26 January 2011

Northamptonshire County Council is seeking to find innovative ways of providing public transport in the county after having to find further savings as it tries to make up a £20 million budget shortfall.

In December the authority announced that it would be carrying out a complete review of all of the bus services which received subsidies from the authority and the operation of two community transport schemes, to help the council make £68 million worth of savings in the next financial year.

Now the council is proposing to scrap all bus subsidies, which will save the authority a further £1.4 million. A budget of £700,000 will be retained to explore new public transport solutions, which would be targeted at communities to provide more tailored public transport.

Cllr Heather Smith, county council cabinet member for highways, minerals and waste, said: “There’s no doubt that the traditional way of providing public transport is becoming inefficient and an overhaul of the system is badly needed.

“What this budget situation has done is force us into making changes much quicker than we initially anticipated. However I am confident that we can find some innovative solutions which will be much more appropriate for communities and certainly more cost effective.”

The council currently pays and subsidises private bus companies to keep routes running where low passenger numbers mean the service is not commercially viable.

Some routes receive marginal subsidies while other routes are heavily subsidised, receiving in some cases between £5 and £25 per passenger per journey and in one instance, it would turn out to be the equivalent of £40 per passenger per journey.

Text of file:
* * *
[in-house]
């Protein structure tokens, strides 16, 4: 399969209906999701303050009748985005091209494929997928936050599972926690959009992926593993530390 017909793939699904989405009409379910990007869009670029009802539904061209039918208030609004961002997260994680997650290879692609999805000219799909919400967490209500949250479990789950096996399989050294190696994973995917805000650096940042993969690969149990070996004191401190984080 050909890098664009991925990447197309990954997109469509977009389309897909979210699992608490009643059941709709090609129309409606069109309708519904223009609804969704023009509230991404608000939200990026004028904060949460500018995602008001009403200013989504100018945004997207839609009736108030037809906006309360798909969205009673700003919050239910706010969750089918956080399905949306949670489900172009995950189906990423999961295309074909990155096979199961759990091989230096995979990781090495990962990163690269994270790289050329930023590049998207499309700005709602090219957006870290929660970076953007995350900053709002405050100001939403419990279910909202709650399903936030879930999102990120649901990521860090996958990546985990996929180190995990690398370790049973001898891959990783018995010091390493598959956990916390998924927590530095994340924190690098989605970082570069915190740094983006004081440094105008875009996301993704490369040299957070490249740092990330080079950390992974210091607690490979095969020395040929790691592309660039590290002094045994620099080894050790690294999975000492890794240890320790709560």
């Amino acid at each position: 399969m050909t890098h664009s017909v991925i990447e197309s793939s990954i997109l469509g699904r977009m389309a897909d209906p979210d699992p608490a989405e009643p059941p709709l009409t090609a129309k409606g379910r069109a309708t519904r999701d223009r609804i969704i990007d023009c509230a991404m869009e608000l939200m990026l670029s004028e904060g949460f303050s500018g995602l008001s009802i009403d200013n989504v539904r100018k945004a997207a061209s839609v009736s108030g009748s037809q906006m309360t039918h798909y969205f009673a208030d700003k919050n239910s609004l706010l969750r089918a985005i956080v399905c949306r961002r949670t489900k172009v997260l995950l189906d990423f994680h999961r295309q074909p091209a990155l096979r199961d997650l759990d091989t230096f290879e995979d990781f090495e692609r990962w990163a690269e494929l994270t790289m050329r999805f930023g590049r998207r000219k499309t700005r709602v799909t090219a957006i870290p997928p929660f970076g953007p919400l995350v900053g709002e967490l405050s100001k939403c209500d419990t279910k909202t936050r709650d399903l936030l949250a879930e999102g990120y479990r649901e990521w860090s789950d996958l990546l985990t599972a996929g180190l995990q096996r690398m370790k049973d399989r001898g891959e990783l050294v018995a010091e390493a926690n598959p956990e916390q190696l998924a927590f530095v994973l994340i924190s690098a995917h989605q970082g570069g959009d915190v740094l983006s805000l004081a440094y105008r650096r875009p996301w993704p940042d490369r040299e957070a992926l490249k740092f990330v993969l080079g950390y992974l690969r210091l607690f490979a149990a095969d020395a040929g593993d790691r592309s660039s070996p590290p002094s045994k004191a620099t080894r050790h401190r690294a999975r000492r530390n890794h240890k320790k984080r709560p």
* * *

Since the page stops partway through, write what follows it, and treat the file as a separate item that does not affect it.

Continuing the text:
Proposals for new transport systems are currently being drawn up but could include car-sharing schemes, demand response transport and Call Connect services similar to one which already exists in the north of the county.

It will also include discussions with the commercial bus companies to help and support them amend and tailor the commercial services that they deliver to assist in meeting the transport needs of the community.

Cllr Smith continued: “We know how painful this proposal will be for many people and we know that it may mean the end for many existing bus services. But when you look at the figures and the facts about how much some of these services are costing the tax payer it is clear that in the current climate the current situation just cannot go on.

“We have worked out that the cost per passenger of some of these routes is astronomically high - in one case, with current usage it equates to the same as £40 per passenger per journey. What we are proposing here is significantly reducing this spend and work on better, more cost effective ways of providing transport where there is a need.

“We will then work with the community to better understand their individual transport needs and whether they could provide this support for themselves.

“We want to help these communities help themselves and if needed provide funding for individually tailored transport for them. It might be that a village only needs transport a couple of days a week for a small number of people and if this is the case we need to look at whether the community can provide this themselves or whether a small piece of money could be made available to put on transport for these occasions.”

Anyone who wants to have their say can do so at the You Choose website